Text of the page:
Indeed, it was such a damp squib that even the usual cheerleaders were unable to muster enthusiasm. “Her heart’s not in it,” they muse. “Maybe it’s not the right time, after all,” reflect those with ears to hear.
The national conversation people are engaged in is about getting through hard times, which are likely to get worse. Even for those with a predisposition to independence, there is a massive disconnect between these priorities and the vague hypotheses to which Ms Sturgeon sought to divert our attention.
Far from addressing serious questions, this was a cobbling together of “comparators”, which took the relative awfulness of the UK as its starting point and blithely ignored all inconvenient evidence to the contrary – not least the fiscal support that saw us through the pandemic.
In the promised land, we would have Scandinavian-style services without a word about taxation. Ireland is proffered as a wonderful model to aspire to, even if it hasn’t got round to having an NHS free at the point of use after a century.
Or how about “the Danish Disruption Council” which “provides a positive recent example of the consensus-driven approach to economic development”. Do we really need a separate state to have a Disruption Council?
By definition, the paper excludes mention of anything that could be done much, much better using the powers and resources already controlled by the Scottish Government. All societal ills must be due to lack of powers – a falsehood which no rational person can believe.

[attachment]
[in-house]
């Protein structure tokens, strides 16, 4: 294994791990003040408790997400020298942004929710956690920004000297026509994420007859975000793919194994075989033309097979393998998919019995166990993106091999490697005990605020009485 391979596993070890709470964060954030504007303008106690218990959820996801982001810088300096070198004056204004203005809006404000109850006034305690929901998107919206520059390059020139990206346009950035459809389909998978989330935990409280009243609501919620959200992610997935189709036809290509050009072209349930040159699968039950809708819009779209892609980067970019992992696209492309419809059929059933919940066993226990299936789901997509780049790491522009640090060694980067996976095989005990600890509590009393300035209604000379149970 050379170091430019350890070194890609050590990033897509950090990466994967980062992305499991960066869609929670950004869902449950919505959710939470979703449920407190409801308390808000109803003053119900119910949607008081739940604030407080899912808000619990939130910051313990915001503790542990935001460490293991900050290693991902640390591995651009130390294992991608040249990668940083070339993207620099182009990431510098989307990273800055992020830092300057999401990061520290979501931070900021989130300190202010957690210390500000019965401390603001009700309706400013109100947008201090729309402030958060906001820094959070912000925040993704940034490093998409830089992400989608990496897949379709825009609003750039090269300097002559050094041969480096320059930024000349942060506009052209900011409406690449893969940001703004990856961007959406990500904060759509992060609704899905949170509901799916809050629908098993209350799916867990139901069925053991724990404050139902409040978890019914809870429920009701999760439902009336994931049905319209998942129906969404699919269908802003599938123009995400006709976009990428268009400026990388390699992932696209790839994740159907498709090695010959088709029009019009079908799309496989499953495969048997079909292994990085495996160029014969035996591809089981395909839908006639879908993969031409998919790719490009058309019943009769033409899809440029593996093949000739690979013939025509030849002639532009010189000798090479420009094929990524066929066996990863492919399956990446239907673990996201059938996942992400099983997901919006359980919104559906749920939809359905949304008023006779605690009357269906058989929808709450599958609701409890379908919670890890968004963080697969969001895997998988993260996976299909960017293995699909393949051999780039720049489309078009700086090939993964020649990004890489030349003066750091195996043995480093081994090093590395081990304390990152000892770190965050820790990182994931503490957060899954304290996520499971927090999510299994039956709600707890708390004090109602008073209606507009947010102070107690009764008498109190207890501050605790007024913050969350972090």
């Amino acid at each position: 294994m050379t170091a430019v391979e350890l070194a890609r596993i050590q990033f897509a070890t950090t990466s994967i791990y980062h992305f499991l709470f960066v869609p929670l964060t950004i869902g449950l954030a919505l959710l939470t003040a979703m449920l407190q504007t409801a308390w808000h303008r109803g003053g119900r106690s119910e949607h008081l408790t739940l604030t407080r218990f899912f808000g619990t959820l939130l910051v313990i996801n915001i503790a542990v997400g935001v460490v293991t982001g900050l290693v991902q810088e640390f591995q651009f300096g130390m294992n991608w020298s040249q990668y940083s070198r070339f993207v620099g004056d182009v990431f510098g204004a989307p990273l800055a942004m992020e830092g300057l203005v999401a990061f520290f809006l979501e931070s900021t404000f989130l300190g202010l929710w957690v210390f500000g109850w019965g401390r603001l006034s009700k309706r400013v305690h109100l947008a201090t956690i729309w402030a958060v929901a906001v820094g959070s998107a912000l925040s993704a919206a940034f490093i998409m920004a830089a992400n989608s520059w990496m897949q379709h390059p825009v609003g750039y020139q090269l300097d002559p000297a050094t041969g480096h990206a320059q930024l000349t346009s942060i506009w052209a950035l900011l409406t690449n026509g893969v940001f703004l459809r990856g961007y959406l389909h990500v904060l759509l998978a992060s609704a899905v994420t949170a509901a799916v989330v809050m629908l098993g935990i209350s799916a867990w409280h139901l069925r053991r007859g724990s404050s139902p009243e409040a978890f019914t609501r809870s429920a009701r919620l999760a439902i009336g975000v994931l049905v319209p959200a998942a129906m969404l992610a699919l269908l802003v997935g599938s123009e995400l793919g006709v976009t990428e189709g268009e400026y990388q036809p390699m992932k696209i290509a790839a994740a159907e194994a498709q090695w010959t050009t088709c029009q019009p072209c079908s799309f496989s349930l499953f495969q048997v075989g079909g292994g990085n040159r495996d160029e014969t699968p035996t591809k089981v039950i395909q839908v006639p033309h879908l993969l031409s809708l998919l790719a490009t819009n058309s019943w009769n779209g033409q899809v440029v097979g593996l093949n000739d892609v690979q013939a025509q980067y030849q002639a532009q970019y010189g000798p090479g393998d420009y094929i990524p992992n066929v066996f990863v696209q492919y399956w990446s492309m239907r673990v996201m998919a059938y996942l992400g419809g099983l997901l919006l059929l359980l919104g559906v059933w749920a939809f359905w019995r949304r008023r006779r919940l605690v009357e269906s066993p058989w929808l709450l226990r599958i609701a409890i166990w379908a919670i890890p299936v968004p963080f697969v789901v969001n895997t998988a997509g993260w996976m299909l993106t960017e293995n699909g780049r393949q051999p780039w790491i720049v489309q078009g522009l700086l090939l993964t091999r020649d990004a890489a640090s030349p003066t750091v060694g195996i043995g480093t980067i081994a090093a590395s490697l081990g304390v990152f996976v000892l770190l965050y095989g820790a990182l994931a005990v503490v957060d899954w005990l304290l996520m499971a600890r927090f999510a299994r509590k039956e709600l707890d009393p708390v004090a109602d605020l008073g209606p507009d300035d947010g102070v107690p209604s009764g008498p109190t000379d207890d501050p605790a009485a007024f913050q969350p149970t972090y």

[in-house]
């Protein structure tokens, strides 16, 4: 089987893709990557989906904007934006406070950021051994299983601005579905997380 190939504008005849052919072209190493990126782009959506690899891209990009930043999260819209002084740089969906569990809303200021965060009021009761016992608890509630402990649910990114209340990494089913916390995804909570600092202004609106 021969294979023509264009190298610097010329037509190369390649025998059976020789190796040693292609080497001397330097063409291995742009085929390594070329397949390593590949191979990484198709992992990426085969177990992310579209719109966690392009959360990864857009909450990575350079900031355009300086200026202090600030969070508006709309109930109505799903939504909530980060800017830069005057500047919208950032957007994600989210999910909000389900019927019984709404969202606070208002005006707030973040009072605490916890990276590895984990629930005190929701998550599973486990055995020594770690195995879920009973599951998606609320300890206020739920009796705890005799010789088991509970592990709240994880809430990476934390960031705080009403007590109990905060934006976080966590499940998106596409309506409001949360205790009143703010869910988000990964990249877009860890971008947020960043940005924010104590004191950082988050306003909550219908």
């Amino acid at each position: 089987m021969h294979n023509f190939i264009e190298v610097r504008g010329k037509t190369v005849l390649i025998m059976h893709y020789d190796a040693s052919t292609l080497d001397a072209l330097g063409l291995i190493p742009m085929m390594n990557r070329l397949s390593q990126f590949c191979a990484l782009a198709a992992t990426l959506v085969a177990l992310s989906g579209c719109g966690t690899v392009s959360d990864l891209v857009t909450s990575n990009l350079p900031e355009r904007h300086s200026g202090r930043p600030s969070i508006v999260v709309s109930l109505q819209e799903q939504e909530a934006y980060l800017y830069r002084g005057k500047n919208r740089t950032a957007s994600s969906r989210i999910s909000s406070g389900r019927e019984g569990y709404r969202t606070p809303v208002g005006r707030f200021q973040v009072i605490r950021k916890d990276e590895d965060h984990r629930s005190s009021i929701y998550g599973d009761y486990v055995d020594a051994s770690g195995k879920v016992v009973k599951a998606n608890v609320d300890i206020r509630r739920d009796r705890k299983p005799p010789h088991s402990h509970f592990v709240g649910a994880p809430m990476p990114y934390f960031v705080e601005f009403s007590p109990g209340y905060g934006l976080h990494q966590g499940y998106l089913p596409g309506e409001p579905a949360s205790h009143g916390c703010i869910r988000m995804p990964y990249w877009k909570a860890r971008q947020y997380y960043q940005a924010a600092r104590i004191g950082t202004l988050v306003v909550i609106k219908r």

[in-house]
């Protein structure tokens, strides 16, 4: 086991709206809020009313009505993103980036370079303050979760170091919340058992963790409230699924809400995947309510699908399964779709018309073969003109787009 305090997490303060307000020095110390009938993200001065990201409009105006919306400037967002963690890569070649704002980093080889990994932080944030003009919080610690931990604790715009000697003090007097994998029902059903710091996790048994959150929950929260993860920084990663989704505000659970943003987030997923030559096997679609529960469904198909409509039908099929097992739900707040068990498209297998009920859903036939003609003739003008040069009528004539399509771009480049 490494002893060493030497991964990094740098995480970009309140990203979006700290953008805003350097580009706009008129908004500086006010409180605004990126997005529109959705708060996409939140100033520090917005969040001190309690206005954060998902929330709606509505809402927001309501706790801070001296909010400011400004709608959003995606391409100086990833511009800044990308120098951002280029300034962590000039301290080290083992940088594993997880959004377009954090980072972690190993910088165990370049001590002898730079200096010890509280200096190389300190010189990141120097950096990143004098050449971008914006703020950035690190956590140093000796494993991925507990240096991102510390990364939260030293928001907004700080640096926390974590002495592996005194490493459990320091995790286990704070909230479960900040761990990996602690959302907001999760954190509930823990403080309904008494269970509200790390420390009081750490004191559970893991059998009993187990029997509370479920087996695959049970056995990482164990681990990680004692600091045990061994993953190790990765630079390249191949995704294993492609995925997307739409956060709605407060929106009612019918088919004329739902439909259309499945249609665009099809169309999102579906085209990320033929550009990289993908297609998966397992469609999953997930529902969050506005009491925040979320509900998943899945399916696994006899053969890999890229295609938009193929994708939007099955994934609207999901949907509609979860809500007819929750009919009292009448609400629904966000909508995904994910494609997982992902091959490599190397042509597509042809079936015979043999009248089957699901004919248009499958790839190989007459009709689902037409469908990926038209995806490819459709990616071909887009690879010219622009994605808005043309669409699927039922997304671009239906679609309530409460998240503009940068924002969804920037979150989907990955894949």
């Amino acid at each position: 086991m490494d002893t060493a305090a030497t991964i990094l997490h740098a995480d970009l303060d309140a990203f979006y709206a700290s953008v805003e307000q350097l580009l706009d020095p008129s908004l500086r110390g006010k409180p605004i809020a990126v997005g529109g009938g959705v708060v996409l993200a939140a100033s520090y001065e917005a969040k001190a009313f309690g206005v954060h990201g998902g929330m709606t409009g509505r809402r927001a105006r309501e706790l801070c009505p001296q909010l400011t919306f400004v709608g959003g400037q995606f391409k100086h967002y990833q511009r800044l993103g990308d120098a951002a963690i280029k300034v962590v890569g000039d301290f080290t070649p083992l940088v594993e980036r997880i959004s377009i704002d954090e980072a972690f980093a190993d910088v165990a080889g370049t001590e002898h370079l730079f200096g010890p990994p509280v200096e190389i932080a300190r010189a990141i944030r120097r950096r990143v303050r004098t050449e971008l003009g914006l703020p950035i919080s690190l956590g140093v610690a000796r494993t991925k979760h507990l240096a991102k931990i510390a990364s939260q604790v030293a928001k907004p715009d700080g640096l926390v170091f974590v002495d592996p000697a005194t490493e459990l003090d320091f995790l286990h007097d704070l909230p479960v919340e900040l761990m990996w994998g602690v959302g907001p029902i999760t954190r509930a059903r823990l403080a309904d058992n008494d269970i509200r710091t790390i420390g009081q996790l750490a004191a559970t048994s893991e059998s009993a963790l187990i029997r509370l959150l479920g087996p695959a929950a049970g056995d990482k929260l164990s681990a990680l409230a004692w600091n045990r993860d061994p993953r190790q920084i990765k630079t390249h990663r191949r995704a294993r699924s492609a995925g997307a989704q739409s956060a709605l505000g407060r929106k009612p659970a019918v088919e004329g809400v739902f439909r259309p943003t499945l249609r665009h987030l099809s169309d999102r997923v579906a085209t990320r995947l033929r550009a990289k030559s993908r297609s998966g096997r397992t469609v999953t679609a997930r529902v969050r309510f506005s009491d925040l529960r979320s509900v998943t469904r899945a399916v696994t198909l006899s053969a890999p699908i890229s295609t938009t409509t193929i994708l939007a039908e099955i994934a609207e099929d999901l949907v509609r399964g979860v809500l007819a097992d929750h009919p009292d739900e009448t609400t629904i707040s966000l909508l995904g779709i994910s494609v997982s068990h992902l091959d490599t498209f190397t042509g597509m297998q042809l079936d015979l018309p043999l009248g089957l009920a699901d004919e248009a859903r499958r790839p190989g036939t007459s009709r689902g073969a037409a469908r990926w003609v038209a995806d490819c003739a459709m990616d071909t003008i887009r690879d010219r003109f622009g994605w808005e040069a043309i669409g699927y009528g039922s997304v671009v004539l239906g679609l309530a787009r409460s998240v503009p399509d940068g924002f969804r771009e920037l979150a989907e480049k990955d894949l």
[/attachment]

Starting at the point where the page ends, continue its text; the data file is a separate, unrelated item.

The pretence also has to be maintained that the only legitimate comparators are small independent states. Then cherry-pick the bits you like but don’t actually do anything to emulate them without waiting for independence.
Unlike narrow Nationalists, I am deeply interested in learning from other countries regardless of their constitutional status. Take one example. Norway has been devolving jobs to its periphery for decades to support the survival of fragile coastal communities. Scotland does not need to be independent to do that but has shown not the slightest interest in any such philosophy. Why not?
The basic lie is that Scotland is an exception as a small nation within a larger state. In fact, most of Europe developed that way, Germany and Italy not until the late 19th century, long after the UK had been formed.
In most of modern Europe, people carry two or more identities with ease, without trying to break up the state they live in and turn back the centuries to dark ages of conflict. Scotland, in contrast, has to be force-fed a constant diet of grievance and resentment in order to divide us between multi-identities that most of us are perfectly able to accommodate.
A more honest paper on comparators would include a few nations within states – Bavaria or Catalonia or Britanny might be interesting. What have they done right that Scotland could learn from without the constant emphasis on creating a border as the answer to everything?
The problem is that there is no interest in learning, only in lecturing according to a pre-ordained script. If there can be only one true gospel to make us “happier, wealthier, fairer”, then why bother working with the material in our possession to achieve the same ends?
Did I mention the word “border”? Well, Ms Sturgeon’s document certainly doesn’t. We do two-thirds of our trade with the rest of the UK yet she wants to create a physical border within our small island. At that point, enthusiasm for comparisons with Ireland wanes to the point of non-existence. Creating borders, for myriad reasons, is a seriously bad idea.
I have a mildly optimistic feeling that this prolonged, publicly-funded stunt is going to backfire on Ms Sturgeon and her one-dimensional politics. By going through the motions for her core support, she is also showing a remarkable degree of insensitivity towards the urgent concerns of the great majority.